As often happens when we approach holiday seasons, MyHeritage.com is currently opening up their collection of death records to view for free through November second, as a nod to Halloween. While I don't personally care to acknowledge that day—not to mention, "free" is not an alluring offer to me, since I'm already a subscriber—I thought their ad campaign had a clever way to frame genealogy for the season: "Connect with your ancestors from beyond the grave."
Since advertising runs in our family—a brother whose bread and butter was acting in television commercials, and a brother-in-law with a lifelong career in the business—I can appreciate a clever turn of phrase in marketing. That, however, was not the reason my thoughts turned to this aspect of genealogy today. What I'm really pondering is what to do with a month of research when I've just discovered that my well-laid plans have fallen through. What's next for November?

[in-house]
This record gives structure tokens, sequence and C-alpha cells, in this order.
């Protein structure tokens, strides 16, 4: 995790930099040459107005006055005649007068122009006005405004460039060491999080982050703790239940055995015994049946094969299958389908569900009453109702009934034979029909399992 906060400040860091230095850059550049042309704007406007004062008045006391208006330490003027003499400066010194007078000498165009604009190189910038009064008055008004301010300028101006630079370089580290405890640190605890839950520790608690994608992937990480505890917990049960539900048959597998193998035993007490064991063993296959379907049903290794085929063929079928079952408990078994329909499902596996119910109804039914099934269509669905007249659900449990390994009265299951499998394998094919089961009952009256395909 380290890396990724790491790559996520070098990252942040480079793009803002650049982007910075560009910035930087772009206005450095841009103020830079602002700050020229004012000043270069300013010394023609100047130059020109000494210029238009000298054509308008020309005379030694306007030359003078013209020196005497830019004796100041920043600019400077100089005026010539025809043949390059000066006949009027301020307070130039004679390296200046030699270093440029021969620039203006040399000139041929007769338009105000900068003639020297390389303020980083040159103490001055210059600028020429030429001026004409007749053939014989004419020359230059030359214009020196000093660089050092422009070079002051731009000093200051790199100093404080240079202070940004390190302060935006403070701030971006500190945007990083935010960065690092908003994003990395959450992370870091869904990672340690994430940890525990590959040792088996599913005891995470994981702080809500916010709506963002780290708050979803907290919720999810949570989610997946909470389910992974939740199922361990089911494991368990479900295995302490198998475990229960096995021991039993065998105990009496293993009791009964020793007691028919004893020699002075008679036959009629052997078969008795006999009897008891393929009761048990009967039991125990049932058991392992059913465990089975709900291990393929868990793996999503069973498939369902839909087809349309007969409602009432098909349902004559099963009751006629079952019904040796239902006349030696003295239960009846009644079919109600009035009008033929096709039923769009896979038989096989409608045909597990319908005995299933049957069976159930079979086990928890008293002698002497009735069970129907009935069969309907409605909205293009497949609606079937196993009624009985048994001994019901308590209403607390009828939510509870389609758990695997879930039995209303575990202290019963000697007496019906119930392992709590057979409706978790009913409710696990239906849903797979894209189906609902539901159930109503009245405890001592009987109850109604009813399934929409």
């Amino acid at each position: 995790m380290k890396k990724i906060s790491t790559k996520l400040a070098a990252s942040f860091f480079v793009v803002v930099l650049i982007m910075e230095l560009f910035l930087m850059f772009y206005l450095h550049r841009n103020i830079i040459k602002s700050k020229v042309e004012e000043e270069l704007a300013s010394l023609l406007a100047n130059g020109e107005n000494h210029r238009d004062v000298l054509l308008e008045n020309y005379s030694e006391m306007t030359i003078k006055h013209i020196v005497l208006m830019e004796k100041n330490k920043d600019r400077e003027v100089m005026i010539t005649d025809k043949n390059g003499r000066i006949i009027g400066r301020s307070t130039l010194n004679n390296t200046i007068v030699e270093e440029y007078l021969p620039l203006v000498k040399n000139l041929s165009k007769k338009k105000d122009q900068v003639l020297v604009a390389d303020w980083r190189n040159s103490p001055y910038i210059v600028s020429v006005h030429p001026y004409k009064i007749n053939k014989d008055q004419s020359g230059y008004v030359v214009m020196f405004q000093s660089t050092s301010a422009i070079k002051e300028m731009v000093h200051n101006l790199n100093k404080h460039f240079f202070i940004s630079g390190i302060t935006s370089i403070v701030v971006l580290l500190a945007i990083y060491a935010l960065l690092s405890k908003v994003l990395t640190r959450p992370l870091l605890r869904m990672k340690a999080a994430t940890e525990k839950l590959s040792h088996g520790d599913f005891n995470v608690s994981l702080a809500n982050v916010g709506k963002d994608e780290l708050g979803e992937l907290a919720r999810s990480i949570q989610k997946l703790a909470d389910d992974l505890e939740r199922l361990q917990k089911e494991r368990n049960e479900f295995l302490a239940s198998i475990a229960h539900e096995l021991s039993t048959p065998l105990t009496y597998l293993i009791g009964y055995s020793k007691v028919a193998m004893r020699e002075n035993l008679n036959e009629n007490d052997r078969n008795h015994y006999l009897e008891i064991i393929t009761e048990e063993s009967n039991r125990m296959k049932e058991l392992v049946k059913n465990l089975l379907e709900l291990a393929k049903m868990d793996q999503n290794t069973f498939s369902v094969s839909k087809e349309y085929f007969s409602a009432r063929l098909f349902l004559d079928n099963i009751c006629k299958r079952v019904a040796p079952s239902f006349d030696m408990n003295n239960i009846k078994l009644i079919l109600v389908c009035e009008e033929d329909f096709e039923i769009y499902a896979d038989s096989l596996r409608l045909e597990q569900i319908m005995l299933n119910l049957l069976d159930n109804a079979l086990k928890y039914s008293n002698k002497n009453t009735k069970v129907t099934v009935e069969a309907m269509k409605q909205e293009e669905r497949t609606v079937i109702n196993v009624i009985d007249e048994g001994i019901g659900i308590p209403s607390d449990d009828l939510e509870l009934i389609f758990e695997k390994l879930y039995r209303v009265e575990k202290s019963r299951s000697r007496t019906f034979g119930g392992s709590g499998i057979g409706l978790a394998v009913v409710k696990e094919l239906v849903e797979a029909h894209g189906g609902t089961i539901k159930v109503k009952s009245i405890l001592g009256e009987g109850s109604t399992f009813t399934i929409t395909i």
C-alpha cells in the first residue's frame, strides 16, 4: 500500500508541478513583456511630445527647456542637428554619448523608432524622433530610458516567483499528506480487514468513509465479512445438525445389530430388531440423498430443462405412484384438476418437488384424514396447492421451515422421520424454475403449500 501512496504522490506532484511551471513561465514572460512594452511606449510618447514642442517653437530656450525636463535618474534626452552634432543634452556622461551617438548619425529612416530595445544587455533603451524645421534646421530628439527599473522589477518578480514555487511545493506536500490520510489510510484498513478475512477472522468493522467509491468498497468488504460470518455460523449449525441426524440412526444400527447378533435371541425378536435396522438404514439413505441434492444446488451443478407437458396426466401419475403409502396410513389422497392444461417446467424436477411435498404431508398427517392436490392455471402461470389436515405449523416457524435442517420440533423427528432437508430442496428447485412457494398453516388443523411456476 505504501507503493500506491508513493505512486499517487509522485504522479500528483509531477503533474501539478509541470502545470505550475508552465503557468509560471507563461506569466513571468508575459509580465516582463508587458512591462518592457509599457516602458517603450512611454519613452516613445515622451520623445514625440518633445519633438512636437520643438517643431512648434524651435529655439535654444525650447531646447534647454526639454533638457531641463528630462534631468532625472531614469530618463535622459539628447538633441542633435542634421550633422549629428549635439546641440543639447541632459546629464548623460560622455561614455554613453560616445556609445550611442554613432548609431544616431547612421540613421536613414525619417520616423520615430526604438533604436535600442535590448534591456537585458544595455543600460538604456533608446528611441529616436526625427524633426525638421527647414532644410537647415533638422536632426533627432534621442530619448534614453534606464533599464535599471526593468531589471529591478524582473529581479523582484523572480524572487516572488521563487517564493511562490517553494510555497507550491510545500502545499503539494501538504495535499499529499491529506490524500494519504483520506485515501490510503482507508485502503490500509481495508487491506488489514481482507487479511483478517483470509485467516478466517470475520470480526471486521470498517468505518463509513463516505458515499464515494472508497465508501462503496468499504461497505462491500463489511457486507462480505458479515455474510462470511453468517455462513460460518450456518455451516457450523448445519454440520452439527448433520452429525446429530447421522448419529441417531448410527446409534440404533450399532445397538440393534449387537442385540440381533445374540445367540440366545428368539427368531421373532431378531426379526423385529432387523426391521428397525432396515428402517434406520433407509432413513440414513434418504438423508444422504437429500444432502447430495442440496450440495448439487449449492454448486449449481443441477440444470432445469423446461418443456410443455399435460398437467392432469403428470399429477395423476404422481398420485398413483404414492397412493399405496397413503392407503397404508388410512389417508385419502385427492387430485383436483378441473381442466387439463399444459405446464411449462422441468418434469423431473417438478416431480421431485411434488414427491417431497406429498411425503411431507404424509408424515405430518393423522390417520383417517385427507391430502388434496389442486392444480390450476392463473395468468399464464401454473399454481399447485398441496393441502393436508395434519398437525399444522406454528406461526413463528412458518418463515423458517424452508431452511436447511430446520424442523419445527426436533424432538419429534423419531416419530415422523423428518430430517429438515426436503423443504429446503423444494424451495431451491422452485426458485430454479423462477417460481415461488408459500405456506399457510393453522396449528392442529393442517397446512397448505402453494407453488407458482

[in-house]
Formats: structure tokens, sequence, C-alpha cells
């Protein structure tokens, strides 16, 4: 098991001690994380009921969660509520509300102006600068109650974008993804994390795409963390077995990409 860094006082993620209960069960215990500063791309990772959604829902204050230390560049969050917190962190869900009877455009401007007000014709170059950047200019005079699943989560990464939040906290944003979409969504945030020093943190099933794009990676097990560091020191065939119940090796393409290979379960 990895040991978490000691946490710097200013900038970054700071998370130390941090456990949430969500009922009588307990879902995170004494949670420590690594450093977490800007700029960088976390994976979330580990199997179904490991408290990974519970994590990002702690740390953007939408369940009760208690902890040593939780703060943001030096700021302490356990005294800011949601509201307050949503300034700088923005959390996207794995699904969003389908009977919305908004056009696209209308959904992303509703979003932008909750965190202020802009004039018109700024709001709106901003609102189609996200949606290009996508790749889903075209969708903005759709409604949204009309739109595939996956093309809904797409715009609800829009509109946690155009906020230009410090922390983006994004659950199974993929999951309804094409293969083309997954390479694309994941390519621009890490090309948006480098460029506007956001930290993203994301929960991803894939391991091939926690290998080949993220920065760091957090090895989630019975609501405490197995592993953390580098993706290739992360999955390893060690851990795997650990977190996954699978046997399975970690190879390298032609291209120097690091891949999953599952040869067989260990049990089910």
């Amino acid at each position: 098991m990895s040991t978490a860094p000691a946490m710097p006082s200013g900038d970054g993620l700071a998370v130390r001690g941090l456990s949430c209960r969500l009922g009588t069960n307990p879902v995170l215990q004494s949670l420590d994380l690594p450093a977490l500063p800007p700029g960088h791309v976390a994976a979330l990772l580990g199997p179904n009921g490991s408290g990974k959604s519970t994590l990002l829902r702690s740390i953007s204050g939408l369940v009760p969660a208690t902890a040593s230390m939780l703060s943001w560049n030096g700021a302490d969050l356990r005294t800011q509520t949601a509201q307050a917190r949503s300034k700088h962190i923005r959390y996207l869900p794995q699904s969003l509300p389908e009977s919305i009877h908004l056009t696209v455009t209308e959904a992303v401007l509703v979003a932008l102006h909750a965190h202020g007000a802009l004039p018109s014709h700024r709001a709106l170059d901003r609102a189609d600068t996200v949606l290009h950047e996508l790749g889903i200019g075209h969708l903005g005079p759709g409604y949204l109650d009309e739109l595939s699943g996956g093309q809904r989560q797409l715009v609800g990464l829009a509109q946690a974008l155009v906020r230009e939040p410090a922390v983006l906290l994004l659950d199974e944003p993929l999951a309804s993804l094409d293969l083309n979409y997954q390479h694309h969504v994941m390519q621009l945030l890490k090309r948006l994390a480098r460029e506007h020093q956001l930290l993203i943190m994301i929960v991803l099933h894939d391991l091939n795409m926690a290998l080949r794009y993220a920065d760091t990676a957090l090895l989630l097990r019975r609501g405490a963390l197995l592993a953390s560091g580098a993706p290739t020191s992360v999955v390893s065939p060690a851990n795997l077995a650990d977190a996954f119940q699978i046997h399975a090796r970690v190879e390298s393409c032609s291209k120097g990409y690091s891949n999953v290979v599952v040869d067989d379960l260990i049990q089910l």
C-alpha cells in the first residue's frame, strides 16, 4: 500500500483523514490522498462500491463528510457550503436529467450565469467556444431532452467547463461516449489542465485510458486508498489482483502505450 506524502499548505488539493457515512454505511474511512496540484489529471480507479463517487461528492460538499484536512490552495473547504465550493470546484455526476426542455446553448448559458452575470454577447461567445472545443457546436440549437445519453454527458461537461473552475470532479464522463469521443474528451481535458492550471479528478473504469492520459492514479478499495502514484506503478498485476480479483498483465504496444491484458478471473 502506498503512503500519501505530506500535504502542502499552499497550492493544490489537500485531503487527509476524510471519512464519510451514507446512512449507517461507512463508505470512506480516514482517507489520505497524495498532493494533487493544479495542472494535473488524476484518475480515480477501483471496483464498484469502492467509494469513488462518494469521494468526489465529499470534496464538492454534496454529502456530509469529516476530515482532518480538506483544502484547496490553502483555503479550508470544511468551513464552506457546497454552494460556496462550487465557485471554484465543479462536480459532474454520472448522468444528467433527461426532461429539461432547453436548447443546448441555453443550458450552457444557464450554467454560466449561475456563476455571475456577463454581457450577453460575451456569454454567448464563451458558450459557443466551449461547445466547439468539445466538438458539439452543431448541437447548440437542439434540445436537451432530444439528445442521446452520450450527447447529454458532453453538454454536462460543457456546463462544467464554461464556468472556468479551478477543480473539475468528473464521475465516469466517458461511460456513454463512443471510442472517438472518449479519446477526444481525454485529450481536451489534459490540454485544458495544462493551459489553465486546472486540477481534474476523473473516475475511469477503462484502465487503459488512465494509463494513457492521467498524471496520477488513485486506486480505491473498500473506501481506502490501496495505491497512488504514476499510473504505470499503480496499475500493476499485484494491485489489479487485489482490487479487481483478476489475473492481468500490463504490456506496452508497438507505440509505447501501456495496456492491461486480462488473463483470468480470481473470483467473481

Ever since I received that wonderful message from a local high school student who found Marilyn Sowle Bean's photo collection in a nearby antique store, I've spent weekends sharing scanned images from the rescued set. As I post the pictures, I've shared the details I remember from her family stories, augmented by some quick checking online when facts needed to be verified.
It occurred to me, as I've revisited Marilyn's family tree, that it's been quite a while since I last worked on those ancestral lines. Perhaps November would be the perfect time to catch up on some work in honor of a family whose every immediate member is no longer with us. If everyone deserves to be remembered somehow—even if only in a small way—the Sowle and Bean families and their related lines could use an opportunity to have their stories shared. We'll reserve some time during this upcoming month to revisit the stories I've heard from Marilyn and her extended family.